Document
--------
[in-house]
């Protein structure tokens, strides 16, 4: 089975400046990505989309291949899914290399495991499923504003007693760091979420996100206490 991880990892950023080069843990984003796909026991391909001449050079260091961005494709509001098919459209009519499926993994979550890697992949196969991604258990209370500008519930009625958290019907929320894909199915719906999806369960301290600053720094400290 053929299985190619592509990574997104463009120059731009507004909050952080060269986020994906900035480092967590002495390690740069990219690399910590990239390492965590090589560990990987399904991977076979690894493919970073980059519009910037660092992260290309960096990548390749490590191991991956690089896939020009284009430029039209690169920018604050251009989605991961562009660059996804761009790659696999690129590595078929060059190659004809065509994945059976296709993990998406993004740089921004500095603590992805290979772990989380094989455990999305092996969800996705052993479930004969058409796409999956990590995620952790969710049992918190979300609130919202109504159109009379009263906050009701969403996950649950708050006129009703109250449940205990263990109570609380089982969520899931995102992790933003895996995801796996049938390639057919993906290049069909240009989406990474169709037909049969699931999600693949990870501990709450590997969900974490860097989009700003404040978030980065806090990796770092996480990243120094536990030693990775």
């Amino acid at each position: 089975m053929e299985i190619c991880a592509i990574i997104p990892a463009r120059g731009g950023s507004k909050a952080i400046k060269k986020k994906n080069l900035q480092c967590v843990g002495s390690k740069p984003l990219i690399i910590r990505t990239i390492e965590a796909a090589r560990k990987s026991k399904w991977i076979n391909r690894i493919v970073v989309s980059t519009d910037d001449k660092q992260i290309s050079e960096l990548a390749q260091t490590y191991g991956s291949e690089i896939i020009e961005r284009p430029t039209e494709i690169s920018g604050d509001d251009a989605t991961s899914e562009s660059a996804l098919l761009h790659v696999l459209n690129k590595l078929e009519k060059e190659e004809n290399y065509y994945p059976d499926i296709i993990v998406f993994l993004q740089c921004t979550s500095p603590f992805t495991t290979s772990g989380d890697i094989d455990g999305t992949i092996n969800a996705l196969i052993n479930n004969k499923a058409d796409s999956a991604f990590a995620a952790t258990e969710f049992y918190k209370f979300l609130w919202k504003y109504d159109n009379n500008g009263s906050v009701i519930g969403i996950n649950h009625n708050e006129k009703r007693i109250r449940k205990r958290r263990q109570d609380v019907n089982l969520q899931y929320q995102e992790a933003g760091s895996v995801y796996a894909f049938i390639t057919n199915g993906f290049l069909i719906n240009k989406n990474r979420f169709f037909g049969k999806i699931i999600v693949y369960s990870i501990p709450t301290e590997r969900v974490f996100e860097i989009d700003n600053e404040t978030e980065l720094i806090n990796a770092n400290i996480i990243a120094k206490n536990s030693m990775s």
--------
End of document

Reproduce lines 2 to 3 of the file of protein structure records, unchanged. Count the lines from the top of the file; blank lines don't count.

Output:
């Protein structure tokens, strides 16, 4: 089975400046990505989309291949899914290399495991499923504003007693760091979420996100206490 991880990892950023080069843990984003796909026991391909001449050079260091961005494709509001098919459209009519499926993994979550890697992949196969991604258990209370500008519930009625958290019907929320894909199915719906999806369960301290600053720094400290 053929299985190619592509990574997104463009120059731009507004909050952080060269986020994906900035480092967590002495390690740069990219690399910590990239390492965590090589560990990987399904991977076979690894493919970073980059519009910037660092992260290309960096990548390749490590191991991956690089896939020009284009430029039209690169920018604050251009989605991961562009660059996804761009790659696999690129590595078929060059190659004809065509994945059976296709993990998406993004740089921004500095603590992805290979772990989380094989455990999305092996969800996705052993479930004969058409796409999956990590995620952790969710049992918190979300609130919202109504159109009379009263906050009701969403996950649950708050006129009703109250449940205990263990109570609380089982969520899931995102992790933003895996995801796996049938390639057919993906290049069909240009989406990474169709037909049969699931999600693949990870501990709450590997969900974490860097989009700003404040978030980065806090990796770092996480990243120094536990030693990775």
């Amino acid at each position: 089975m053929e299985i190619c991880a592509i990574i997104p990892a463009r120059g731009g950023s507004k909050a952080i400046k060269k986020k994906n080069l900035q480092c967590v843990g002495s390690k740069p984003l990219i690399i910590r990505t990239i390492e965590a796909a090589r560990k990987s026991k399904w991977i076979n391909r690894i493919v970073v989309s980059t519009d910037d001449k660092q992260i290309s050079e960096l990548a390749q260091t490590y191991g991956s291949e690089i896939i020009e961005r284009p430029t039209e494709i690169s920018g604050d509001d251009a989605t991961s899914e562009s660059a996804l098919l761009h790659v696999l459209n690129k590595l078929e009519k060059e190659e004809n290399y065509y994945p059976d499926i296709i993990v998406f993994l993004q740089c921004t979550s500095p603590f992805t495991t290979s772990g989380d890697i094989d455990g999305t992949i092996n969800a996705l196969i052993n479930n004969k499923a058409d796409s999956a991604f990590a995620a952790t258990e969710f049992y918190k209370f979300l609130w919202k504003y109504d159109n009379n500008g009263s906050v009701i519930g969403i996950n649950h009625n708050e006129k009703r007693i109250r449940k205990r958290r263990q109570d609380v019907n089982l969520q899931y929320q995102e992790a933003g760091s895996v995801y796996a894909f049938i390639t057919n199915g993906f290049l069909i719906n240009k989406n990474r979420f169709f037909g049969k999806i699931i999600v693949y369960s990870i501990p709450t301290e590997r969900v974490f996100e860097i989009d700003n600053e404040t978030e980065l720094i806090n990796a770092n400290i996480i990243a120094k206490n536990s030693m990775s």